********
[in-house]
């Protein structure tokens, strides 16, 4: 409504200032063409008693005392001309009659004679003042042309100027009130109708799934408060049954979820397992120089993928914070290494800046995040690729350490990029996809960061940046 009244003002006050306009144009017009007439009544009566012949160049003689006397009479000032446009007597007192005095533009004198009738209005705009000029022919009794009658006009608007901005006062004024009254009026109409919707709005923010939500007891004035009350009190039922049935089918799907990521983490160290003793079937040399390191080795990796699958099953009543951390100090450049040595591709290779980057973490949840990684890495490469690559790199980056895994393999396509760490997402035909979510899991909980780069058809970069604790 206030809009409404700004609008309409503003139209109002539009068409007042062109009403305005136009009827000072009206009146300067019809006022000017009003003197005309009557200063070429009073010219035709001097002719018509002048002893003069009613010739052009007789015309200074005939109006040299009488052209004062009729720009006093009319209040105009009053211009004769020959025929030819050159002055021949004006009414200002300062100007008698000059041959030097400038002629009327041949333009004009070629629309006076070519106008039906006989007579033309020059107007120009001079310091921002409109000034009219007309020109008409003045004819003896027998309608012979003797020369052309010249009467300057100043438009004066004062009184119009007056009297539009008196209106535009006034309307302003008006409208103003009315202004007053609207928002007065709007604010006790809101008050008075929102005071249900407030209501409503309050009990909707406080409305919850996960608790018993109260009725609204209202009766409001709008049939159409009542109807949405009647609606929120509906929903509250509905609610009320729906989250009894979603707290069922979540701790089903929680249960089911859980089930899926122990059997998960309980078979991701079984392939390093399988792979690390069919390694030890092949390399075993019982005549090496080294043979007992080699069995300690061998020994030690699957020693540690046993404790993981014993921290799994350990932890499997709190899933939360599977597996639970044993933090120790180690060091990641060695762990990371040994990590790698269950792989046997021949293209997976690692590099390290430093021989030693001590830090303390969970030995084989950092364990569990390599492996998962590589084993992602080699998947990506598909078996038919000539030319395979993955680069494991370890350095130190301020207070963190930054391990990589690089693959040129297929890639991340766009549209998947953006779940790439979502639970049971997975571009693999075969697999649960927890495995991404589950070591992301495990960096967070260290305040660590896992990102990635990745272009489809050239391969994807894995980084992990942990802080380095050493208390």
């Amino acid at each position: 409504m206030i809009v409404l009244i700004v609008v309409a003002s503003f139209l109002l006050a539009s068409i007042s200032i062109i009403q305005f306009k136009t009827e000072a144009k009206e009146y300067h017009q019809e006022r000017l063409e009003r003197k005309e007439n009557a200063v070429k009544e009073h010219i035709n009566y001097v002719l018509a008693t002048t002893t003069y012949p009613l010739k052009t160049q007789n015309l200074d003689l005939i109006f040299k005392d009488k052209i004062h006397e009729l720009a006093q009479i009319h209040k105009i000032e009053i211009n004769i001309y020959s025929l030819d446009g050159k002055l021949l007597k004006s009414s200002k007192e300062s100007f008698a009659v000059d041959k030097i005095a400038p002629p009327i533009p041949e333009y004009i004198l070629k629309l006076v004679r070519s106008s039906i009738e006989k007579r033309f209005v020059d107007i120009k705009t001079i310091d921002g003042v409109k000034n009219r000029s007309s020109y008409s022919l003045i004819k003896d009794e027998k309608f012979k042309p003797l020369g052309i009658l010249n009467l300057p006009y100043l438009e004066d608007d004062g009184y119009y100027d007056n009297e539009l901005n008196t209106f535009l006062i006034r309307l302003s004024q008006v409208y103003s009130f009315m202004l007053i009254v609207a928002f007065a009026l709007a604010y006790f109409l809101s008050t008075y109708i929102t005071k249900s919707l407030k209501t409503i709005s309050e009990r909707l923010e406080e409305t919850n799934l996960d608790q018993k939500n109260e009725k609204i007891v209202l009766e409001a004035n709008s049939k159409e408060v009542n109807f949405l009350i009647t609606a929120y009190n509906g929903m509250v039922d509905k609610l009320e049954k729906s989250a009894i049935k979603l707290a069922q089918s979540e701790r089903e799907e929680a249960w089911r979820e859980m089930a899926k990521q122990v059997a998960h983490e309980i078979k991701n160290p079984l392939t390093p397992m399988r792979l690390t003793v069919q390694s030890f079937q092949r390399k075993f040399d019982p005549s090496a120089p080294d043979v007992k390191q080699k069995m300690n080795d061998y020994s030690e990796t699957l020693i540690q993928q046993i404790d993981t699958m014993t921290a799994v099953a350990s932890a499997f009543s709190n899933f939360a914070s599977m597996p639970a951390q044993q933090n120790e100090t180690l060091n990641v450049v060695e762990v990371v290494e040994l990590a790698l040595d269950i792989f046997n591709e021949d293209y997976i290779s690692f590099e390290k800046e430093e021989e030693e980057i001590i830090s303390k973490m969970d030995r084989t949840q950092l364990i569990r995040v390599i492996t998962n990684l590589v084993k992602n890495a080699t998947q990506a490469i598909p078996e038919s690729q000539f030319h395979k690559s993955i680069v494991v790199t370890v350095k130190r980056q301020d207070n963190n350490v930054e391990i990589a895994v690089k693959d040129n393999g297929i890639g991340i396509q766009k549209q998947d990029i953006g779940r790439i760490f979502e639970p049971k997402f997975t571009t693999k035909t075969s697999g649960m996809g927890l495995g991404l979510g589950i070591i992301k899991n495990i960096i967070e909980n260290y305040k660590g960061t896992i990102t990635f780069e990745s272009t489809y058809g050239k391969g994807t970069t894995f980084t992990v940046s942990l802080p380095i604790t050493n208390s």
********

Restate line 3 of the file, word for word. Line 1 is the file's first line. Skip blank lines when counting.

């Amino acid at each position: 409504m206030i809009v409404l009244i700004v609008v309409a003002s503003f139209l109002l006050a539009s068409i007042s200032i062109i009403q305005f306009k136009t009827e000072a144009k009206e009146y300067h017009q019809e006022r000017l063409e009003r003197k005309e007439n009557a200063v070429k009544e009073h010219i035709n009566y001097v002719l018509a008693t002048t002893t003069y012949p009613l010739k052009t160049q007789n015309l200074d003689l005939i109006f040299k005392d009488k052209i004062h006397e009729l720009a006093q009479i009319h209040k105009i000032e009053i211009n004769i001309y020959s025929l030819d446009g050159k002055l021949l007597k004006s009414s200002k007192e300062s100007f008698a009659v000059d041959k030097i005095a400038p002629p009327i533009p041949e333009y004009i004198l070629k629309l006076v004679r070519s106008s039906i009738e006989k007579r033309f209005v020059d107007i120009k705009t001079i310091d921002g003042v409109k000034n009219r000029s007309s020109y008409s022919l003045i004819k003896d009794e027998k309608f012979k042309p003797l020369g052309i009658l010249n009467l300057p006009y100043l438009e004066d608007d004062g009184y119009y100027d007056n009297e539009l901005n008196t209106f535009l006062i006034r309307l302003s004024q008006v409208y103003s009130f009315m202004l007053i009254v609207a928002f007065a009026l709007a604010y006790f109409l809101s008050t008075y109708i929102t005071k249900s919707l407030k209501t409503i709005s309050e009990r909707l923010e406080e409305t919850n799934l996960d608790q018993k939500n109260e009725k609204i007891v209202l009766e409001a004035n709008s049939k159409e408060v009542n109807f949405l009350i009647t609606a929120y009190n509906g929903m509250v039922d509905k609610l009320e049954k729906s989250a009894i049935k979603l707290a069922q089918s979540e701790r089903e799907e929680a249960w089911r979820e859980m089930a899926k990521q122990v059997a998960h983490e309980i078979k991701n160290p079984l392939t390093p397992m399988r792979l690390t003793v069919q390694s030890f079937q092949r390399k075993f040399d019982p005549s090496a120089p080294d043979v007992k390191q080699k069995m300690n080795d061998y020994s030690e990796t699957l020693i540690q993928q046993i404790d993981t699958m014993t921290a799994v099953a350990s932890a499997f009543s709190n899933f939360a914070s599977m597996p639970a951390q044993q933090n120790e100090t180690l060091n990641v450049v060695e762990v990371v290494e040994l990590a790698l040595d269950i792989f046997n591709e021949d293209y997976i290779s690692f590099e390290k800046e430093e021989e030693e980057i001590i830090s303390k973490m969970d030995r084989t949840q950092l364990i569990r995040v390599i492996t998962n990684l590589v084993k992602n890495a080699t998947q990506a490469i598909p078996e038919s690729q000539f030319h395979k690559s993955i680069v494991v790199t370890v350095k130190r980056q301020d207070n963190n350490v930054e391990i990589a895994v690089k693959d040129n393999g297929i890639g991340i396509q766009k549209q998947d990029i953006g779940r790439i760490f979502e639970p049971k997402f997975t571009t693999k035909t075969s697999g649960m996809g927890l495995g991404l979510g589950i070591i992301k899991n495990i960096i967070e909980n260290y305040k660590g960061t896992i990102t990635f780069e990745s272009t489809y058809g050239k391969g994807t970069t894995f980084t992990v940046s942990l802080p380095i604790t050493n208390s």